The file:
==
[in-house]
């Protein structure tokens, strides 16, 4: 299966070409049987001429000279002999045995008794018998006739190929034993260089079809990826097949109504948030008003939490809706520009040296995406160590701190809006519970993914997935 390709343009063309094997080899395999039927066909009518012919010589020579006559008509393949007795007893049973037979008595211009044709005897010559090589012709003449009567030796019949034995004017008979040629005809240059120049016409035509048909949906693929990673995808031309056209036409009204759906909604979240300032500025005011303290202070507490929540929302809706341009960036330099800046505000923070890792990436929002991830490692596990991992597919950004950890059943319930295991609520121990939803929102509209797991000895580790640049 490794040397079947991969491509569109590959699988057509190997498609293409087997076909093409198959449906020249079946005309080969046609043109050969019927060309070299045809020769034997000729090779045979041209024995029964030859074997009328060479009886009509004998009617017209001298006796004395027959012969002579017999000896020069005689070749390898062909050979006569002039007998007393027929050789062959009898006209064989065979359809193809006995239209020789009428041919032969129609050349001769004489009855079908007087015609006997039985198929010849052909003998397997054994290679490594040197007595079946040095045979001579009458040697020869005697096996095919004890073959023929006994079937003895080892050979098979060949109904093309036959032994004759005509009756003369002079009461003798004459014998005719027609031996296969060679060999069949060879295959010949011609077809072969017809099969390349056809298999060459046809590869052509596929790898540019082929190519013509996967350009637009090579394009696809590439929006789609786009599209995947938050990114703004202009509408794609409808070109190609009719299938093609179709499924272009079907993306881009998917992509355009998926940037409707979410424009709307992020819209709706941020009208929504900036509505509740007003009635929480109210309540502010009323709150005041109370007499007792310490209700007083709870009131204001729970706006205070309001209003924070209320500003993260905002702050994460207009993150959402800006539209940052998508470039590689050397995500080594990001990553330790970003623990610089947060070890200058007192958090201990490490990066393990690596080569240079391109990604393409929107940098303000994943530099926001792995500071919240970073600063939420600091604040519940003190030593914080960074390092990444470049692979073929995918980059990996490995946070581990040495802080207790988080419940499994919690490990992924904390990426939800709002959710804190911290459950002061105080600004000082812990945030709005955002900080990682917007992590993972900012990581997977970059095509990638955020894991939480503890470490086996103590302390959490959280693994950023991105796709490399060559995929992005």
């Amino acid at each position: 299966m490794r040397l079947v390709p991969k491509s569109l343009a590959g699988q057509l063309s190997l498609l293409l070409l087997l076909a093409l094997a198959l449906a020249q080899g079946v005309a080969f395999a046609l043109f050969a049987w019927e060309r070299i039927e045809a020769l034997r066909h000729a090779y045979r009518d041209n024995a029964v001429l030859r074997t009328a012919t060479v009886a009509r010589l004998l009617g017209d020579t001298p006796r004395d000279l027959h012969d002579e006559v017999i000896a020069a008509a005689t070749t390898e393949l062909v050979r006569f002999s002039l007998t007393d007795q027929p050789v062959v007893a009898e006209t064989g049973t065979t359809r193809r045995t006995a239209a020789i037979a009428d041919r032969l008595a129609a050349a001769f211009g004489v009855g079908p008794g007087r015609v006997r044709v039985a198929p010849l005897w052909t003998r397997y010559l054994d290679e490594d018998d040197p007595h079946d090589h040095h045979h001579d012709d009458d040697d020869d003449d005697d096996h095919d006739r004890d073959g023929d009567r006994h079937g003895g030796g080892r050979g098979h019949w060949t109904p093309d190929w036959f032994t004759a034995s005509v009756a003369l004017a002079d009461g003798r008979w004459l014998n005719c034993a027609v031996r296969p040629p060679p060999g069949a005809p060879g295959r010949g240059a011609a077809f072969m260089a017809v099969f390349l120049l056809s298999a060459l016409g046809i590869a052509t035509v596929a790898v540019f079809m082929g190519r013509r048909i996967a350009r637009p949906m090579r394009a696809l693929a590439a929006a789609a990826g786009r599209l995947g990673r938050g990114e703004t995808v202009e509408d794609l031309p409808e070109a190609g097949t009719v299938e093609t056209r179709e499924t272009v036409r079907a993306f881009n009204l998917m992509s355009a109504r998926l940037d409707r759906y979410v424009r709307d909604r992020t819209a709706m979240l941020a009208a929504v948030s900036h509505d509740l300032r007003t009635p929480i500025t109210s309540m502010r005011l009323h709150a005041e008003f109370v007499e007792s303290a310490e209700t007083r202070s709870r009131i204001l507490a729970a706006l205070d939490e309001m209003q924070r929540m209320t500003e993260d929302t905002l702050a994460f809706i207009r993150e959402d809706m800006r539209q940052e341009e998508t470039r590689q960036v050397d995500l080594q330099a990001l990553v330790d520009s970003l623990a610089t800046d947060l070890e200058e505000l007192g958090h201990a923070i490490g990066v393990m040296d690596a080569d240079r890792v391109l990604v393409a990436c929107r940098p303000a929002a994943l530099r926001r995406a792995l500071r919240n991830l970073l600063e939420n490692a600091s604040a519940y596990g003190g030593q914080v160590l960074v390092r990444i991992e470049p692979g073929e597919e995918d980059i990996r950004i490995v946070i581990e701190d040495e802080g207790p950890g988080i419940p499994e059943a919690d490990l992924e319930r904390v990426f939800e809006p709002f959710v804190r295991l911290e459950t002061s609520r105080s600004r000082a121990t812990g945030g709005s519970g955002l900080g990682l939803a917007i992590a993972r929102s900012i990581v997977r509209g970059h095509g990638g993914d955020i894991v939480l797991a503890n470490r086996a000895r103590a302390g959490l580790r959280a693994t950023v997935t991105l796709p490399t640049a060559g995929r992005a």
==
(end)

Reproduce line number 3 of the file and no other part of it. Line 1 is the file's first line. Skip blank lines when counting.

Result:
């Amino acid at each position: 299966m490794r040397l079947v390709p991969k491509s569109l343009a590959g699988q057509l063309s190997l498609l293409l070409l087997l076909a093409l094997a198959l449906a020249q080899g079946v005309a080969f395999a046609l043109f050969a049987w019927e060309r070299i039927e045809a020769l034997r066909h000729a090779y045979r009518d041209n024995a029964v001429l030859r074997t009328a012919t060479v009886a009509r010589l004998l009617g017209d020579t001298p006796r004395d000279l027959h012969d002579e006559v017999i000896a020069a008509a005689t070749t390898e393949l062909v050979r006569f002999s002039l007998t007393d007795q027929p050789v062959v007893a009898e006209t064989g049973t065979t359809r193809r045995t006995a239209a020789i037979a009428d041919r032969l008595a129609a050349a001769f211009g004489v009855g079908p008794g007087r015609v006997r044709v039985a198929p010849l005897w052909t003998r397997y010559l054994d290679e490594d018998d040197p007595h079946d090589h040095h045979h001579d012709d009458d040697d020869d003449d005697d096996h095919d006739r004890d073959g023929d009567r006994h079937g003895g030796g080892r050979g098979h019949w060949t109904p093309d190929w036959f032994t004759a034995s005509v009756a003369l004017a002079d009461g003798r008979w004459l014998n005719c034993a027609v031996r296969p040629p060679p060999g069949a005809p060879g295959r010949g240059a011609a077809f072969m260089a017809v099969f390349l120049l056809s298999a060459l016409g046809i590869a052509t035509v596929a790898v540019f079809m082929g190519r013509r048909i996967a350009r637009p949906m090579r394009a696809l693929a590439a929006a789609a990826g786009r599209l995947g990673r938050g990114e703004t995808v202009e509408d794609l031309p409808e070109a190609g097949t009719v299938e093609t056209r179709e499924t272009v036409r079907a993306f881009n009204l998917m992509s355009a109504r998926l940037d409707r759906y979410v424009r709307d909604r992020t819209a709706m979240l941020a009208a929504v948030s900036h509505d509740l300032r007003t009635p929480i500025t109210s309540m502010r005011l009323h709150a005041e008003f109370v007499e007792s303290a310490e209700t007083r202070s709870r009131i204001l507490a729970a706006l205070d939490e309001m209003q924070r929540m209320t500003e993260d929302t905002l702050a994460f809706i207009r993150e959402d809706m800006r539209q940052e341009e998508t470039r590689q960036v050397d995500l080594q330099a990001l990553v330790d520009s970003l623990a610089t800046d947060l070890e200058e505000l007192g958090h201990a923070i490490g990066v393990m040296d690596a080569d240079r890792v391109l990604v393409a990436c929107r940098p303000a929002a994943l530099r926001r995406a792995l500071r919240n991830l970073l600063e939420n490692a600091s604040a519940y596990g003190g030593q914080v160590l960074v390092r990444i991992e470049p692979g073929e597919e995918d980059i990996r950004i490995v946070i581990e701190d040495e802080g207790p950890g988080i419940p499994e059943a919690d490990l992924e319930r904390v990426f939800e809006p709002f959710v804190r295991l911290e459950t002061s609520r105080s600004r000082a121990t812990g945030g709005s519970g955002l900080g990682l939803a917007i992590a993972r929102s900012i990581v997977r509209g970059h095509g990638g993914d955020i894991v939480l797991a503890n470490r086996a000895r103590a302390g959490l580790r959280a693994t950023v997935t991105l796709p490399t640049a060559g995929r992005a």